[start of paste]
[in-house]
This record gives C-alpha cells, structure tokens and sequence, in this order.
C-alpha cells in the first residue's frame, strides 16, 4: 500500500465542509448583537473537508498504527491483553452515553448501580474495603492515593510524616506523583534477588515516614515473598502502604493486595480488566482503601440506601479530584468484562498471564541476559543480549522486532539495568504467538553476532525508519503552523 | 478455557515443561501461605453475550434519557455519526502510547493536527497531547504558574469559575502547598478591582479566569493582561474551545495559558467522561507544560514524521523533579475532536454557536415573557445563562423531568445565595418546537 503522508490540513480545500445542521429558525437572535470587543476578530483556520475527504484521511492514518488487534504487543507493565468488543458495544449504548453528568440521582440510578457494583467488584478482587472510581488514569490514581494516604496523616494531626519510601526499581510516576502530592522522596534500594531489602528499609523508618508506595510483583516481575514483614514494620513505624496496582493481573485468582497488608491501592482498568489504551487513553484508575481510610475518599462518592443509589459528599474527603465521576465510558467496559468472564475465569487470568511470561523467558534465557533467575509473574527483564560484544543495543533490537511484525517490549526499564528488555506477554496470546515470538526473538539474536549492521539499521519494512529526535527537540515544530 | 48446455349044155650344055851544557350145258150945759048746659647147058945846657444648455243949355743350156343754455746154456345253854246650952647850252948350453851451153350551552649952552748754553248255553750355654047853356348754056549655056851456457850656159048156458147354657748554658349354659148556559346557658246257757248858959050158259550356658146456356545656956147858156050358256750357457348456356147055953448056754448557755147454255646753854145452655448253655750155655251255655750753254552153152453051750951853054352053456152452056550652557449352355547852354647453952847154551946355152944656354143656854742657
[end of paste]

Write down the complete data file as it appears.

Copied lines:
[in-house]
This record gives C-alpha cells, structure tokens and sequence, in this order.
C-alpha cells in the first residue's frame, strides 16, 4: 500500500465542509448583537473537508498504527491483553452515553448501580474495603492515593510524616506523583534477588515516614515473598502502604493486595480488566482503601440506601479530584468484562498471564541476559543480549522486532539495568504467538553476532525508519503552523 | 478455557515443561501461605453475550434519557455519526502510547493536527497531547504558574469559575502547598478591582479566569493582561474551545495559558467522561507544560514524521523533579475532536454557536415573557445563562423531568445565595418546537 503522508490540513480545500445542521429558525437572535470587543476578530483556520475527504484521511492514518488487534504487543507493565468488543458495544449504548453528568440521582440510578457494583467488584478482587472510581488514569490514581494516604496523616494531626519510601526499581510516576502530592522522596534500594531489602528499609523508618508506595510483583516481575514483614514494620513505624496496582493481573485468582497488608491501592482498568489504551487513553484508575481510610475518599462518592443509589459528599474527603465521576465510558467496559468472564475465569487470568511470561523467558534465557533467575509473574527483564560484544543495543533490537511484525517490549526499564528488555506477554496470546515470538526473538539474536549492521539499521519494512529526535527537540515544530 | 48446455349044155650344055851544557350145258150945759048746659647147058945846657444648455243949355743350156343754455746154456345253854246650952647850252948350453851451153350551552649952552748754553248255553750355654047853356348754056549655056851456457850656159048156458147354657748554658349354659148556559346557658246257757248858959050158259550356658146456356545656956147858156050358256750357457348456356147055953448056754448557755147454255646753854145452655448253655750155655251255655750753254552153152453051750951853054352053456152452056550652557449352355547852354647453952847154551946355152944656354143656854742657